As each did seek his favor'd nook,
Then we 're a merry band.



THE ORPHAN. 25

" I have no friends— my mother's gone,

She is far, far away;
I sit beside her lowly stone,

And sing my plaintive lay.

" I pray that God will take me home

To that bright world above ;
There we shall meet to part no more,

In that heaven of love.

" Death has marked me for its own,

And I no more shall rove ;
God has called the orphan child

To praise with Him above.

" Can you hear my prayer, Mother,

In yonder region bright ?
I'm coming to you now, Mother,

Earth's but a dismal night."

8



THE RECORDING ANGEL.

" Among the deepest shades of night

Can there be one who sees my way ,
Yes, God is as a shining Hght

That turns the darkness into day."

We are told, that during the trial of Bishop
Cranmer, in England, lie heard, as he was making
his defence before the judges, the scratching of a
pen behind a screen. The thouglit at once arose
in his mind that they were taking down every
word lie uttered. " I should be very careful,"
thought he to himself, " wliat I say ; for the
^'hole of this will be handed down to posterity,
and exert an untold influence for good or for
evil."

Do you know, my young friends, that there is
a Recording Angel in heaven that takes down
not only every wicked word you utter, but the
very thoughts of your minds and desires of your
hearts ?

Remember, that tliougli your actions are not
all seen by men, nor your thoughts known to
(26)



THE KECORDING ANGEL. 27

your companions, yet every action, thought and
word is carefully recorded in the Book of God's
Eemembrance.

How chaste, then, should be your conversation,
Low guarded your conduct, how pure your every
wish !

At the day oi judgment, how full will the pages
of that book be of yoitr unkind treatment of some
poor, forsaken little wanderer ; of your revenge-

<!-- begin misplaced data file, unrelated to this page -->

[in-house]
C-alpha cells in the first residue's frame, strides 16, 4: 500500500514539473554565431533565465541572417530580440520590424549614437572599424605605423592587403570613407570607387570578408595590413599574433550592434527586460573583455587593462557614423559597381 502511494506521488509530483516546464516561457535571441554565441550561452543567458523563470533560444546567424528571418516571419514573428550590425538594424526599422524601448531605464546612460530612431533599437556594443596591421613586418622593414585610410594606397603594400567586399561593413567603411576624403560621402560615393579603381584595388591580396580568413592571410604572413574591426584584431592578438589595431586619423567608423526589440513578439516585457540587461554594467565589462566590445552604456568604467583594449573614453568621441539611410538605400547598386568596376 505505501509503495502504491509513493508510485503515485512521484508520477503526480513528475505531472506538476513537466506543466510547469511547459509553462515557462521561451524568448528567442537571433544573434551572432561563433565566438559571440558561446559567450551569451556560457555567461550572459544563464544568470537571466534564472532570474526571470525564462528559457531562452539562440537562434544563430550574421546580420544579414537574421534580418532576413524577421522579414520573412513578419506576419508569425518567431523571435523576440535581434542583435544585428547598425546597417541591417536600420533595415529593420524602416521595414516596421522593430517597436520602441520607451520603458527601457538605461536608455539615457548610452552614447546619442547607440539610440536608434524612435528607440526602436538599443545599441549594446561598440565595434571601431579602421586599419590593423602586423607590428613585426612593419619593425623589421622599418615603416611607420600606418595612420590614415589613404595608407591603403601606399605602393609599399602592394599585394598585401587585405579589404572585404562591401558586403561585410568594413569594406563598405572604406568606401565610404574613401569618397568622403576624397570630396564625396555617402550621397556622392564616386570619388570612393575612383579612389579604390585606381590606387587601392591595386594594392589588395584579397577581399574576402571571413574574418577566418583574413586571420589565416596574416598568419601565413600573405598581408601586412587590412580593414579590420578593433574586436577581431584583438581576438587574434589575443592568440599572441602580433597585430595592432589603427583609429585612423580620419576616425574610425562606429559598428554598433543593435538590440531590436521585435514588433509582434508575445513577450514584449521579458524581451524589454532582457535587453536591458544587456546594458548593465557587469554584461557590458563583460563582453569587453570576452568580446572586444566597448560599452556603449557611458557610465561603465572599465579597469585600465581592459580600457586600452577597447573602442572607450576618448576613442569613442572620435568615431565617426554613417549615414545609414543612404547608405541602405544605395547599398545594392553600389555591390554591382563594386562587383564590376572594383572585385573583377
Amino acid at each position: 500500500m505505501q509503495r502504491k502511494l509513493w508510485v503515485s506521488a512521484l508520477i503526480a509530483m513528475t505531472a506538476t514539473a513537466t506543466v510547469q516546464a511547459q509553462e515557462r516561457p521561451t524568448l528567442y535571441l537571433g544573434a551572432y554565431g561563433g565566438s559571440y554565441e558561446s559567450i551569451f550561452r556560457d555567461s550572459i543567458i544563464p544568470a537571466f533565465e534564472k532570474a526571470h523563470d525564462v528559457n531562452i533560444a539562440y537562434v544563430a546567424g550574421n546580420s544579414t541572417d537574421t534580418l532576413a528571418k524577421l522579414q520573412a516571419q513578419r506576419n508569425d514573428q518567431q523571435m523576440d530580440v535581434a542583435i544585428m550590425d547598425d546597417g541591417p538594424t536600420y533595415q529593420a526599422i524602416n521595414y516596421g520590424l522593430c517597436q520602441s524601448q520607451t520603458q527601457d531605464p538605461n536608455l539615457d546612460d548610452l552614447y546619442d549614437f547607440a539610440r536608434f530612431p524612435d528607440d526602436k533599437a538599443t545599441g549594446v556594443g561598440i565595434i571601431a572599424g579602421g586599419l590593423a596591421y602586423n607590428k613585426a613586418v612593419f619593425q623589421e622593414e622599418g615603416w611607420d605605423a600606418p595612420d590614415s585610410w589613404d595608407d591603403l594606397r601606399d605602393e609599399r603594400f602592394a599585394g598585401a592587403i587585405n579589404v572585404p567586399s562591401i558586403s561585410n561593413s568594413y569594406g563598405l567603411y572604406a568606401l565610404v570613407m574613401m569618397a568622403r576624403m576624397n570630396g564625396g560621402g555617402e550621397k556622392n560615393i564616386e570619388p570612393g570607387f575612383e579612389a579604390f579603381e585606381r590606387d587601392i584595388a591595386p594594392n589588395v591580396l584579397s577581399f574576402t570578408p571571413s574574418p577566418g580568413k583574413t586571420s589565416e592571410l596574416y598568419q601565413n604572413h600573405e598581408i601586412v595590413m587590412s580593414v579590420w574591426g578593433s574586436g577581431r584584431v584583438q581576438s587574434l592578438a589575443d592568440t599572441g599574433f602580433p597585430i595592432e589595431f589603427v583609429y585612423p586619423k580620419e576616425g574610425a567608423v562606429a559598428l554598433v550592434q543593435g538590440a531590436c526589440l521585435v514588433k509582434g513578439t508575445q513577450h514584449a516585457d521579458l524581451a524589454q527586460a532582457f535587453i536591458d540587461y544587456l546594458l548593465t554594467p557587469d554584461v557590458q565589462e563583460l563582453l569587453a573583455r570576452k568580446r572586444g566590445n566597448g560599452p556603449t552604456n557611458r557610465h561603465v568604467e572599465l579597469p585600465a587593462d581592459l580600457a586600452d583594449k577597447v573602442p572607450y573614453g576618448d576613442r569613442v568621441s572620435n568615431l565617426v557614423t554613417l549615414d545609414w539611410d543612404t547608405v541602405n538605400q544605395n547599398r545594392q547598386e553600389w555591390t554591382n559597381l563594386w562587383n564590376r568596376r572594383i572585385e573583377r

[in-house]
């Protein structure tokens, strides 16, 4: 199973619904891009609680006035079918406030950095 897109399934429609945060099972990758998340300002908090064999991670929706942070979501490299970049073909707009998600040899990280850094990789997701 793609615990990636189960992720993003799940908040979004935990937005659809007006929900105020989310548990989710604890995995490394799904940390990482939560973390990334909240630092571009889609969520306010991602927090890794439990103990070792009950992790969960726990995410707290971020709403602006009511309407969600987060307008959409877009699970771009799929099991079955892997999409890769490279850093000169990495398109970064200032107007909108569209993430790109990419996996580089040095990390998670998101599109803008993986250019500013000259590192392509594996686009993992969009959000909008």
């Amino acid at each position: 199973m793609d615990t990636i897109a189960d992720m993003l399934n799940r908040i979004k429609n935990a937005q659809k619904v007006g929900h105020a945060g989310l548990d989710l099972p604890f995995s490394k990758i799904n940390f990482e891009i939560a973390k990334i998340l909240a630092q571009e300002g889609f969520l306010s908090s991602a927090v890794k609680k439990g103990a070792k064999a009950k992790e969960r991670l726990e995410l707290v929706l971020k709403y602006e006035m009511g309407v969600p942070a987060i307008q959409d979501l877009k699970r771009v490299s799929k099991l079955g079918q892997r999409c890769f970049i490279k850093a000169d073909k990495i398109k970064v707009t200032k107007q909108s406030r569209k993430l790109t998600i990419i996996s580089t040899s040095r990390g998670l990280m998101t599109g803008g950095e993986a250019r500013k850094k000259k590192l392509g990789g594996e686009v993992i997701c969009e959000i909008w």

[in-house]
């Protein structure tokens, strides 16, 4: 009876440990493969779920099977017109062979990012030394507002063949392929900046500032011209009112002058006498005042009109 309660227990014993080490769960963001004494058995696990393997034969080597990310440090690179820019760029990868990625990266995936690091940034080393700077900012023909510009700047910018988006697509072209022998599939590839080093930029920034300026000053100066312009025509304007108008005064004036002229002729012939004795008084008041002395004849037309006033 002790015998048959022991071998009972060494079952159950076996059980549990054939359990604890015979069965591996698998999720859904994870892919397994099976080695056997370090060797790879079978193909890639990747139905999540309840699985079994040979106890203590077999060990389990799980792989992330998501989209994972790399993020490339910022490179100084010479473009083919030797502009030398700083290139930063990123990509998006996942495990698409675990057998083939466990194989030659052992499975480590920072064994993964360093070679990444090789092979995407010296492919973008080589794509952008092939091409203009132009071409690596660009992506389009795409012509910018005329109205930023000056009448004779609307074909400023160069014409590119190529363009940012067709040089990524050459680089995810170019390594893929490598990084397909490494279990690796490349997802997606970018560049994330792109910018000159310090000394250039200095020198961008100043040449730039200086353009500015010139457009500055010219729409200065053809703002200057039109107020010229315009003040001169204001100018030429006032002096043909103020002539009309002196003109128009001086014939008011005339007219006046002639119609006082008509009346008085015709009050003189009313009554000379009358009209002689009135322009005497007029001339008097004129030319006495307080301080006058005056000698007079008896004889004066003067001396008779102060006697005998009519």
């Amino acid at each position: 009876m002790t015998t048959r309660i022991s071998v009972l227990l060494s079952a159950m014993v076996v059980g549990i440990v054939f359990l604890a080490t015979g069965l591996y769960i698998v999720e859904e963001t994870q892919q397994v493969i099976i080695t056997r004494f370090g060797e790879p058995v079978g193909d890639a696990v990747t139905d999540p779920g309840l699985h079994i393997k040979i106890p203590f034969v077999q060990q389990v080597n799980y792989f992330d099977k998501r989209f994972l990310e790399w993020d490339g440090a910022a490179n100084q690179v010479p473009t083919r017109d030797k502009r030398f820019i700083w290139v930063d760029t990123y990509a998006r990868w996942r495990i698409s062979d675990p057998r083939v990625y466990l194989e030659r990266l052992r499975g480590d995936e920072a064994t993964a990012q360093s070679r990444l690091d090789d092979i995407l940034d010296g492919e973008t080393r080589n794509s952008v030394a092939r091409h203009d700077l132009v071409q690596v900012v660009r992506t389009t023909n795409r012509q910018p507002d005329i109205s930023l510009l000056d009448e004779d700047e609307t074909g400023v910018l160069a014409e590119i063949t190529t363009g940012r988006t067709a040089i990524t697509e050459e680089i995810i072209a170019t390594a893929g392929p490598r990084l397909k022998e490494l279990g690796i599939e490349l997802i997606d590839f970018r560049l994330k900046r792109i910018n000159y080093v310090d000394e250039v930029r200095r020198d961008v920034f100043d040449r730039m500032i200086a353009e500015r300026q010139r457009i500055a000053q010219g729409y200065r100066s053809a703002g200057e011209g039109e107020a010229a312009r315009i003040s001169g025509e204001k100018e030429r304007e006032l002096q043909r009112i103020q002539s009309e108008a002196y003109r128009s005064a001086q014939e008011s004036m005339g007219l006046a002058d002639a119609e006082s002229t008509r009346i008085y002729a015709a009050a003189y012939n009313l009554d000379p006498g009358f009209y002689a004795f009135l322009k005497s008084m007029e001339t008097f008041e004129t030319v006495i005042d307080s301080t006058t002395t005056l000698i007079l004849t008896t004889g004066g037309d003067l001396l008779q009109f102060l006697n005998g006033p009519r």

ful feelings towards your schoolmate for his lit-
tle acts of childish thoughtlessness !

But is there not some way to blot out these
dark sins from the Book of God's Remembrance ?
Yes, there is. Christ has diedj that you might
live. He assures you tliat though your sins are
" as scarlet, they shall be as white as snow ;
though they be red like crimson, they shall be as
wool.''



THE EVER-PRESENT GOD

*' In all my vast concerns with Thee,

In vain my soul would try
To shun Thy presence, Lord, or flee

The notice of Thine eye.

" Thy all-surrounding sight surveys

My rising and my rest,
My public walks, my private ways,

And secrets of my breast.

" My thoughts lie open to the Lord
Before they're formed within ;

And ere my lips pronounce the word,
He knows the sense I mean."



[281



THOMASWARD; OR, THE BOY WHO
WAS ASHAMED TO PRAY.

" Come, my soul, thy suit prepare,
Jesus loves to answer prayer ;
He Himself has bid thee pray,
Therefore will not say thee nay."

Early one morning, in the month of Septem-
ber, 184-, Mr. Ward's family were assembled
around the family altar for prayer, to implore
the blessing and protection of our Heayenly
Father in behalf of their only boy, who was
about leaying his home for a distant school.

Thomas, a boy of about twelye summers, was
deeply affected by the solemn seryices, and as he
arose from his knees his eyes were filled with
tears, thinking, perhaps, that he might neyer be
permitted to enjoy that delightful priyilege again.
His father prayed particularly that God would
take care of his boy during his absence from his
parents ; that He would preserve hiin from all
dangers ; that He would be near him in all his
temptations ; and, if they should not meet again
3^ [29]



30 THOMAS WARD.

on earth, that they might all — fathe./, mother and
son — meet where the " wicked cease from troub-
ling, and the weary are at rest." He endeav-
ored to impress upon his mind the necessity of
prayer, and that he should never neglect it, under
any circumstances. DonH he aslicnned to prmj,
my son, said his father.

The ringing of the car-bell announced that in
a short time he must be off. The most trying
point had now come, — he must bid his parents